The year is 2017. Somewhere high above an NBA practice court, a general manager stares out a large picture window at his struggling team and sighs.
"I still can't believe it," he tells a front-office underling. "Remember that year we tanked and thought it would change everything? Now look at us."
A belief is spreading in and around the league that the 2014 draft, once more widely hyped than the latest iPhone, may not be all that.
Teams positioning themselves for as many pingpong balls as possible — overtly or otherwise — may be bouncing toward disappointment.
Sure, there are going to be good players available. It's just that they may not be able to make fringe playoff teams title contenders or elevate awful ones into relevancy.
ESPN draft expert Chad Ford said he expected the draft to produce multiple All-Stars but maybe not a transformational talent a la LeBron James or Dwyane Wade.
Now Wiggins isn't even listed as the top pick on several mock draft boards. At least one has dropped him to third, behind Kansas teammate Joel Embiid and Duke freshman Jabari Parker.
"Wiggins is still a very raw prospect, especially in terms of his ballhandling ability, and he's also a streaky shooter," said Jonathan Givony, president of draftexpress.com, a website that evaluates top prospects. "So I think you're kind of looking into what he could develop into long term and not necessarily what he is right now."
Of course, Wiggins could one-up Parker by actually being in the draft. Parker appears to be vacillating on his decision whether to turn pro unlike Wiggins, who will be the latest player to make a sham-mockery of the college game by leaving after one season.
Some don't see a franchise savior in the bunch with the possible exception of Parker, a 6-foot-8 forward whose polished offensive skills and physical precociousness make him appear ready to start for an NBA team now.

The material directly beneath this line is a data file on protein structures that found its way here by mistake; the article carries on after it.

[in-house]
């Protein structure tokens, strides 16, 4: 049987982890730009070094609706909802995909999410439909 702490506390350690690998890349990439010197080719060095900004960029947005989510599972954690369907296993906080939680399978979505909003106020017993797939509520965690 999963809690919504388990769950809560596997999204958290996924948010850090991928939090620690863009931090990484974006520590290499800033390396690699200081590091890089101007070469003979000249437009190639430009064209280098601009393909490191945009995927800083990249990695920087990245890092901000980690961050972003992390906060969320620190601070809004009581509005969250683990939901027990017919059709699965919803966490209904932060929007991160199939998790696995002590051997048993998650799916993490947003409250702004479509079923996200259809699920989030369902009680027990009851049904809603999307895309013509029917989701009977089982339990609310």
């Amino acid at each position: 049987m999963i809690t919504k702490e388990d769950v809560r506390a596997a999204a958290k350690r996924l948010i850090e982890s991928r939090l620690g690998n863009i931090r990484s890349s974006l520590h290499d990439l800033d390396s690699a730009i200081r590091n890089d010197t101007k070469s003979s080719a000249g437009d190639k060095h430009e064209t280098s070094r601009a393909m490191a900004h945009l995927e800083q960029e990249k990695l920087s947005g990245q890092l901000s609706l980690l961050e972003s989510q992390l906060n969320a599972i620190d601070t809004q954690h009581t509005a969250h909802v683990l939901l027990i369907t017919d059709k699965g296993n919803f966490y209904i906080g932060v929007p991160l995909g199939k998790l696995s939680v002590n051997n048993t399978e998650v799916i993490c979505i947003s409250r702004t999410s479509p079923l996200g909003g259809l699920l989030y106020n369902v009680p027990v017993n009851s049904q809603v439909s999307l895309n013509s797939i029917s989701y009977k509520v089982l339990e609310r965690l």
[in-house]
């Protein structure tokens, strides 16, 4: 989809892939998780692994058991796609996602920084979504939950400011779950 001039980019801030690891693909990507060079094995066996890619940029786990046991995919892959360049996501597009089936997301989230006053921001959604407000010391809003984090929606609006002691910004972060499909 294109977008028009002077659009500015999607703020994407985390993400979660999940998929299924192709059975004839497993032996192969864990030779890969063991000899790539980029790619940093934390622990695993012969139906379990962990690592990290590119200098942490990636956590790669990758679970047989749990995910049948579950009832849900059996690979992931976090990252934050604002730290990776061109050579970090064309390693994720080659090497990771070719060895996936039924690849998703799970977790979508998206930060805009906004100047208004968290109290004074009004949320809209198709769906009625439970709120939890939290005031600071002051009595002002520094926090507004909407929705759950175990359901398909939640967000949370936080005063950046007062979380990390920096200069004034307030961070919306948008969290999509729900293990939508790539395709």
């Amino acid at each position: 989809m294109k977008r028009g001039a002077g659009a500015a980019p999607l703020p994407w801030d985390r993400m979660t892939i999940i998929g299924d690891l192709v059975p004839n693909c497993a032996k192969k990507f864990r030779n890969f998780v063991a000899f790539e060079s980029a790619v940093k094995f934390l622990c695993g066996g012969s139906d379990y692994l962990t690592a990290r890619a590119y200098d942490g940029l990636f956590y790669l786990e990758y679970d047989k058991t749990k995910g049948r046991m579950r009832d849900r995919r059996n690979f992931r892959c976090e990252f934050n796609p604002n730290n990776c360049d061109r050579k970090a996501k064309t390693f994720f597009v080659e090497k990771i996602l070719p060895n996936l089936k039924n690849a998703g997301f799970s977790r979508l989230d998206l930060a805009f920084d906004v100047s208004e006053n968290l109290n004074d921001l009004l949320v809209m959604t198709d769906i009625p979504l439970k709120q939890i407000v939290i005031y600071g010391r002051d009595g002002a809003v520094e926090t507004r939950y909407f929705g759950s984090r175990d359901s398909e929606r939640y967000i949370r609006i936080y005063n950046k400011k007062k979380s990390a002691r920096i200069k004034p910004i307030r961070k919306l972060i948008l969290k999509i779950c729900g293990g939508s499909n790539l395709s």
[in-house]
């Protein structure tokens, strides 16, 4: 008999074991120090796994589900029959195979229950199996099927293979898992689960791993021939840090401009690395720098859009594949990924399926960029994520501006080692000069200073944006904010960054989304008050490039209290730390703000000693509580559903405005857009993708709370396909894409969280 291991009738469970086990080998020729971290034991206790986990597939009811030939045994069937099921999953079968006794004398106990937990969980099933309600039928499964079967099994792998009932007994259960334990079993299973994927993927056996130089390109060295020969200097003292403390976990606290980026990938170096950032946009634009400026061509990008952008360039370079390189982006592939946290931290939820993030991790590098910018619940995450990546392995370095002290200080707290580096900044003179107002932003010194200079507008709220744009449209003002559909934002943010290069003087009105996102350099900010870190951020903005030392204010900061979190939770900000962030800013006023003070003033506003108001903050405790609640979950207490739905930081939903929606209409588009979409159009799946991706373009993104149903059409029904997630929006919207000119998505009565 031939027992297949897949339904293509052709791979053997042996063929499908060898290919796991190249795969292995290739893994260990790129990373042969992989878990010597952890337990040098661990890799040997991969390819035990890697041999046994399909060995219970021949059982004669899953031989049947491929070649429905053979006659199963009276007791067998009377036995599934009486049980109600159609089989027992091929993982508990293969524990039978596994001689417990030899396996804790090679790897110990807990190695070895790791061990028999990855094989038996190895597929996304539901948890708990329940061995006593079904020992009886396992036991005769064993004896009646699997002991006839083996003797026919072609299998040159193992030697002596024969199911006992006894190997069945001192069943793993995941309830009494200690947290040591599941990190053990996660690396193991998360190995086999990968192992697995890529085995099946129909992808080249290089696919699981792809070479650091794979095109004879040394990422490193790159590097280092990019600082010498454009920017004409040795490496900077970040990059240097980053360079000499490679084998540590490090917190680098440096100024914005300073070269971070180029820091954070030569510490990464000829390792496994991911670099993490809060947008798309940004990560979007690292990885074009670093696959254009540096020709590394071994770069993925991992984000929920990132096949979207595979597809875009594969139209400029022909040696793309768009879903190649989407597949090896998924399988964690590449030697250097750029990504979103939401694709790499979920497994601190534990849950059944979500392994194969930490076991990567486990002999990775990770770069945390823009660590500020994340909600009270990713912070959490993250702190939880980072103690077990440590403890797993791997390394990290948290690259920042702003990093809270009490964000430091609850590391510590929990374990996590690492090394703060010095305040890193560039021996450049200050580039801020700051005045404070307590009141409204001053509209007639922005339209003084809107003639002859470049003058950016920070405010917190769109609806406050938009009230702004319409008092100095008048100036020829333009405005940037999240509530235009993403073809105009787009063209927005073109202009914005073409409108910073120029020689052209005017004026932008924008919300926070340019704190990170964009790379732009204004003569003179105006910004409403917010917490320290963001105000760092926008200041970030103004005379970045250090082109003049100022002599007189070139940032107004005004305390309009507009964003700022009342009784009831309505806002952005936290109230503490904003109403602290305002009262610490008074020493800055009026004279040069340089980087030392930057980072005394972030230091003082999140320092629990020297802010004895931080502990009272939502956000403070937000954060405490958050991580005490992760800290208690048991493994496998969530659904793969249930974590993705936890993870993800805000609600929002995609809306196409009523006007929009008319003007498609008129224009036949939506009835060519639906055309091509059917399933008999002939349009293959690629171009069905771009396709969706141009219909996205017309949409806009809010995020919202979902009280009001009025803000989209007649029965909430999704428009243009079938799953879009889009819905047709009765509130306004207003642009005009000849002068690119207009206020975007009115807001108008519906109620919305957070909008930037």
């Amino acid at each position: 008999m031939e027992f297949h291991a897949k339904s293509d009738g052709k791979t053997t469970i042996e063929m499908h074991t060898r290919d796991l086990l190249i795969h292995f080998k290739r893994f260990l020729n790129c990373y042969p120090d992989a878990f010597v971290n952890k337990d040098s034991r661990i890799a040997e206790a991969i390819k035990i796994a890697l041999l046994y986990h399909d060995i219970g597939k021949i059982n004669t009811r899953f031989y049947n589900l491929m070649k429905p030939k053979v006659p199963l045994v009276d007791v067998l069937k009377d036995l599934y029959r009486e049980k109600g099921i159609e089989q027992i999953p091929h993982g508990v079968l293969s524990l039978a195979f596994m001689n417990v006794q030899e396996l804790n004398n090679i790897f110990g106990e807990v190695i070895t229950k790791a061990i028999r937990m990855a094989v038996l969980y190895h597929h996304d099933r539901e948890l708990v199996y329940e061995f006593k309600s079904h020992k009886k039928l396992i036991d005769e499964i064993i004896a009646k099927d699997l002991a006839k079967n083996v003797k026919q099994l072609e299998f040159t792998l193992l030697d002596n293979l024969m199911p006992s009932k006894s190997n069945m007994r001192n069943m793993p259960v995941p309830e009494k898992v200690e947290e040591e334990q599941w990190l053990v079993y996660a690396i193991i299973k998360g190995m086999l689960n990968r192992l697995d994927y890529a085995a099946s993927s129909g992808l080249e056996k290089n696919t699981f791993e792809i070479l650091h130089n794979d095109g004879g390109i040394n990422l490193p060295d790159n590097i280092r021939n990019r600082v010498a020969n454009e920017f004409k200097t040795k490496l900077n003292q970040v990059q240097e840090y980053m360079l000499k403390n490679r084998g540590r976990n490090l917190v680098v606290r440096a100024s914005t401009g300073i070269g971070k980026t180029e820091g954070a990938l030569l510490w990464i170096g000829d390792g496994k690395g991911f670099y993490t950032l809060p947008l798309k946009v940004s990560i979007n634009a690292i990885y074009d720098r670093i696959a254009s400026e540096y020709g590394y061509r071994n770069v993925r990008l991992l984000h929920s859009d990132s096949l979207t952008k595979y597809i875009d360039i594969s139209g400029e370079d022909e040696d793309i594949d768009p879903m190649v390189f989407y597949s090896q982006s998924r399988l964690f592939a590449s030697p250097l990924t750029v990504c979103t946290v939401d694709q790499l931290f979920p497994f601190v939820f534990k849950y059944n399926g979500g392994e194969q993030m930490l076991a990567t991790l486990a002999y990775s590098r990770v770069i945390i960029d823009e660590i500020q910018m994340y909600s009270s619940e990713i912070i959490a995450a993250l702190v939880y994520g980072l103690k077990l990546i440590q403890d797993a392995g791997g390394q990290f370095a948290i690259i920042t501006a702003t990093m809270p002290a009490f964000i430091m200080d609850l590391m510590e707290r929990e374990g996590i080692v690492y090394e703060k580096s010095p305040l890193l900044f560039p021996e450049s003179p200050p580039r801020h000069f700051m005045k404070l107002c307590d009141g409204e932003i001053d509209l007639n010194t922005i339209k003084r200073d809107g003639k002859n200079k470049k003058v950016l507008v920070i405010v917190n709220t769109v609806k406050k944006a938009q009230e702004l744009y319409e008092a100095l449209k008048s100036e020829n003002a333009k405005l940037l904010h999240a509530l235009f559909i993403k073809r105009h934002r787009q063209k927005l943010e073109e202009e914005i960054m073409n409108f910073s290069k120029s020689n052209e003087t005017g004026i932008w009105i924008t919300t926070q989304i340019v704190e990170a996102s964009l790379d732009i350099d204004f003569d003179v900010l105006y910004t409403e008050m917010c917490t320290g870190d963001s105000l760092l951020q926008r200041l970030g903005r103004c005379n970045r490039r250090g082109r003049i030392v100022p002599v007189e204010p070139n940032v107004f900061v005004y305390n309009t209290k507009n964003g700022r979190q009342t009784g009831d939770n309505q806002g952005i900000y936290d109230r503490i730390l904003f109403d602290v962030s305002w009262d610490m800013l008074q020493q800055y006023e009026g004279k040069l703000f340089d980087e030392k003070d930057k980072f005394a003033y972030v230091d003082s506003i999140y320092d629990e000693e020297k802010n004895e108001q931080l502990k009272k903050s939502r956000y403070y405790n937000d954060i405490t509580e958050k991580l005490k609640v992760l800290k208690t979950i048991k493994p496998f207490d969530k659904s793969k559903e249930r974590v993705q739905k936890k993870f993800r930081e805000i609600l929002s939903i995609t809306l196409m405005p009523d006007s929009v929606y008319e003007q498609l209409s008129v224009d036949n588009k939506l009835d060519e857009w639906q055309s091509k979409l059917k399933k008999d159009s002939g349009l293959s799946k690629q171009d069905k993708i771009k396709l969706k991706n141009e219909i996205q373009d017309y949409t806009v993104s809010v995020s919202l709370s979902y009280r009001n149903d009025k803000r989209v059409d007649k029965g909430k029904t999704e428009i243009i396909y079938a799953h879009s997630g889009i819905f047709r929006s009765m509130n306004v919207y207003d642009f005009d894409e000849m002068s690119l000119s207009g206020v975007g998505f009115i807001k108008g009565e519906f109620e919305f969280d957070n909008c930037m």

"With this class, you see potential," said TNT analyst Steve Kerr, "but other than Parker, I don't see LeBron-Carmelo [Anthony]-Wade-[Chris] Bosh at the top of the draft, like four guys who are going to come in and make a huge impact. I see one, but that could all change as all these guys develop."
The newest draft darling is Embiid, a 7-foot freshman who has occasionally upstaged Wiggins with the Jayhawks. Having started to play basketball only at 16, the native Cameroonian has wowed scouts with his potential upside.
That he's doing it against largely overwhelmed and undersized college counterparts could be an issue.
There are other intriguing players. Former Dallas Mavericks and New Jersey Nets coach Avery Johnson, who has watched many of the best prospects since their days playing with and against son Avery Jr. on the club circuit, compared Kentucky freshman Julius Randle to a combination of Zach Randolph and Lamar Odom because of his blend of size and skill.
Johnson also likened Oklahoma State guard Marcus Smart to Hall of Famer Joe Dumars. There's also Australian point guard Dante Exum, who has often outplayed his American counterparts in international competition.
"There's some really terrific talent out there," said Johnson, now an analyst for ESPN.
It will be years before anyone knows how 2014 compares with the best draft classes of recent decades. The benchmark drafts are generally viewed as 1984 (Michael Jordan, Hakeem Olajuwon, Charles Barkley, John Stockton), 1996 (Kobe Bryant, Allen Iverson, Steve Nash, Ray Allen) and 2003 (James, Wade, Anthony, Bosh).
"The best time to analyze the draft is five years after the draft took place," said Lakers General Manager Mitch Kupchak, whose team has a first-round pick for the first time since 2007. "You look back and say, 'Hey, that was a great draft.' That's when we'll know."
Kupchak counts himself among the believers in a draft that will be held June 26 in New York, saying he believes it will be "excellent." Not that there's anything unusual about that.
"I think that's the case with every draft," Kupchak said. "There's always somebody."
A bevy of middling teams can only hope.